Pat: Yeah, like George Bush could go to North Korea and say, “I’m really sorry”


Scott: That’s a wild...that’s one song that’s, like, kind of, like a wild card on the record, I gotta say. Cuz...that was...yeah, that’s a wild track. And we left it -
Pat: No one thought about that song for the longest time, the next thing I know, ‘we’re doing that song!’
Scott: Yeah, and when we kind of went back and tightened everything up, it was one of the songs that I think I left all of the bass from when we tracked it. That’s just nuts.
Pat: It’s on fire. That song sounds like it’s on fire to me.
Rivers: I’m trying to think of something interesting...
Pat: That it didn’t go with Shrek?
Rivers: It’s such a complicated story, I don’t know if it’s that interesting.
Scott: I’m glad that it didn’t, I can say that much.
Rivers: Yeah, that song has some weird karma with Shrek. I remember I originally wrote it about some guy I met, and then Shrek asked us if we had a song, and then I thought, ‘oh yeah, I remember that song, let me think about showing it to them’, and they actually thought it sounded too much like it was written for Shrek. ‘Cuz this guy was kind of ogre-ish, and he made me laugh...
Brian: And you changed the lyrics for them, right?
Rivers: So I had to change the lyrics so it sounded less Shrek-like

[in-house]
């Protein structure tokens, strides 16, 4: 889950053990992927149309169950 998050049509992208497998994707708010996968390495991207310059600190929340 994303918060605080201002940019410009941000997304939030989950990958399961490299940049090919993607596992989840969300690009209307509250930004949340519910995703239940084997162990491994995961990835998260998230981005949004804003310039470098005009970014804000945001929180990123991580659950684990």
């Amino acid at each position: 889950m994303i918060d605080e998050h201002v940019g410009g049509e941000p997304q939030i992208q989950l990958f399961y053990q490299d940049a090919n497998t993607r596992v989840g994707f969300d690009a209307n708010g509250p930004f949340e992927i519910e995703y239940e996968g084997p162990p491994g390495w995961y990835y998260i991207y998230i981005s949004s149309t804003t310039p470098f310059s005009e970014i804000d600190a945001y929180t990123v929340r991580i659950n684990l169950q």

Pat: Shrek-y?
Rivers: Shrek-ish!
Pat: Shrek-ish? Puck-ish?
Scott: It will live on longer than Shrek 2 will.
Rivers: I don’t know if it’s that interesting.
Brian: But it was also...I think at the moment when the Shrek people wanted it, it wasn’t complete either. And that would have been the version that would have been the first Weezer song people heard in 3 years, and it wasn’t actually finished to the best it could have been, so it’s a blessing that we got to work on it a little longer.
Rivers: Yeah, I feel the same way. It got so much better. I resang it, put the organ on it, it sounds way better. We put the drum sounds on it...


Pat: That song sounds like every note is placed exactly where it’s supposed to go,’s one of those songs where nothing sounds out of place, it just sounds great to me.
Rivers: I wrote that song for Jennifer Chiba after Elliot died, and I wanted to console her, but I was confused and skeptical about my own motives for wanting to do so, so I wrote that song about that.


Brian: I’m already on the record saying it’s about a spider, that’s all I know about it. But it’s some of the coolest guitar stuff ever, and I can say that because Rivers came up with it, so I don’t sound conceited. But I think that Rivers didn’t want the harmonics on it—[to Rivers] right, at one point?
Rivers: Uhhhh...probably. [laughs]
Brian: But there’s three guitars playing those harmonics. There were notes that I didn’t know even made harmonics. It took me a long time to figure out what was going on, and how to play it. It was a song, for me, that I discovered things about the guitar I didn’t know about. And that’s always amazing when you’ve been playing an instrument for 20 years, and you find a new sound it makes - it’s cool, you know?